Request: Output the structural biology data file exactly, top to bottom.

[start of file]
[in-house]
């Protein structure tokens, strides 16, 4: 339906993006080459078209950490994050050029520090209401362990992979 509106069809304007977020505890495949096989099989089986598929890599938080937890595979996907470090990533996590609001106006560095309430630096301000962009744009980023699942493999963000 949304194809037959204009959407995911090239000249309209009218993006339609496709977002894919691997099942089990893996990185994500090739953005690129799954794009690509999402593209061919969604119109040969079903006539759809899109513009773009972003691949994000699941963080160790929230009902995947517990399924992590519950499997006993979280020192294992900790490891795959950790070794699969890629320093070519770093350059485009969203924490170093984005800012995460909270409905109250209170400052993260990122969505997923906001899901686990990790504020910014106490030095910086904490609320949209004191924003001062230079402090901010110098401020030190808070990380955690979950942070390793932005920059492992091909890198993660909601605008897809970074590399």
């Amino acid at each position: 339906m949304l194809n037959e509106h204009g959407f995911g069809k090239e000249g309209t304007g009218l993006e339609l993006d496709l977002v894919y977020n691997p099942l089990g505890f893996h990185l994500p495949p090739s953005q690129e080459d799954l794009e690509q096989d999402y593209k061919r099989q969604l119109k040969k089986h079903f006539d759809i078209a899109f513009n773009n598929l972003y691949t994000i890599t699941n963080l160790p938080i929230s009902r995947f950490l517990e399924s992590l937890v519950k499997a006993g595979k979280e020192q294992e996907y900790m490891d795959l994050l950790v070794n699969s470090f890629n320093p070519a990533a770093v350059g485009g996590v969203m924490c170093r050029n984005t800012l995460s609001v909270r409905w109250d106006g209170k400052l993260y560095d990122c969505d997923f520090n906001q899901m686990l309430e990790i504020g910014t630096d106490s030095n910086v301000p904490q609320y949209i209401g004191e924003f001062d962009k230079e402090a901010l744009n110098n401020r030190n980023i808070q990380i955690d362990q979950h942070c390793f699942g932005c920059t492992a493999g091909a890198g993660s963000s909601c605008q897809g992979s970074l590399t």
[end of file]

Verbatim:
[in-house]
């Protein structure tokens, strides 16, 4: 339906993006080459078209950490994050050029520090209401362990992979 509106069809304007977020505890495949096989099989089986598929890599938080937890595979996907470090990533996590609001106006560095309430630096301000962009744009980023699942493999963000 949304194809037959204009959407995911090239000249309209009218993006339609496709977002894919691997099942089990893996990185994500090739953005690129799954794009690509999402593209061919969604119109040969079903006539759809899109513009773009972003691949994000699941963080160790929230009902995947517990399924992590519950499997006993979280020192294992900790490891795959950790070794699969890629320093070519770093350059485009969203924490170093984005800012995460909270409905109250209170400052993260990122969505997923906001899901686990990790504020910014106490030095910086904490609320949209004191924003001062230079402090901010110098401020030190808070990380955690979950942070390793932005920059492992091909890198993660909601605008897809970074590399």
């Amino acid at each position: 339906m949304l194809n037959e509106h204009g959407f995911g069809k090239e000249g309209t304007g009218l993006e339609l993006d496709l977002v894919y977020n691997p099942l089990g505890f893996h990185l994500p495949p090739s953005q690129e080459d799954l794009e690509q096989d999402y593209k061919r099989q969604l119109k040969k089986h079903f006539d759809i078209a899109f513009n773009n598929l972003y691949t994000i890599t699941n963080l160790p938080i929230s009902r995947f950490l517990e399924s992590l937890v519950k499997a006993g595979k979280e020192q294992e996907y900790m490891d795959l994050l950790v070794n699969s470090f890629n320093p070519a990533a770093v350059g485009g996590v969203m924490c170093r050029n984005t800012l995460s609001v909270r409905w109250d106006g209170k400052l993260y560095d990122c969505d997923f520090n906001q899901m686990l309430e990790i504020g910014t630096d106490s030095n910086v301000p904490q609320y949209i209401g004191e924003f001062d962009k230079e402090a901010l744009n110098n401020r030190n980023i808070q990380i955690d362990q979950h942070c390793f699942g932005c920059t492992a493999g091909a890198g993660s963000s909601c605008q897809g992979s970074l590399t």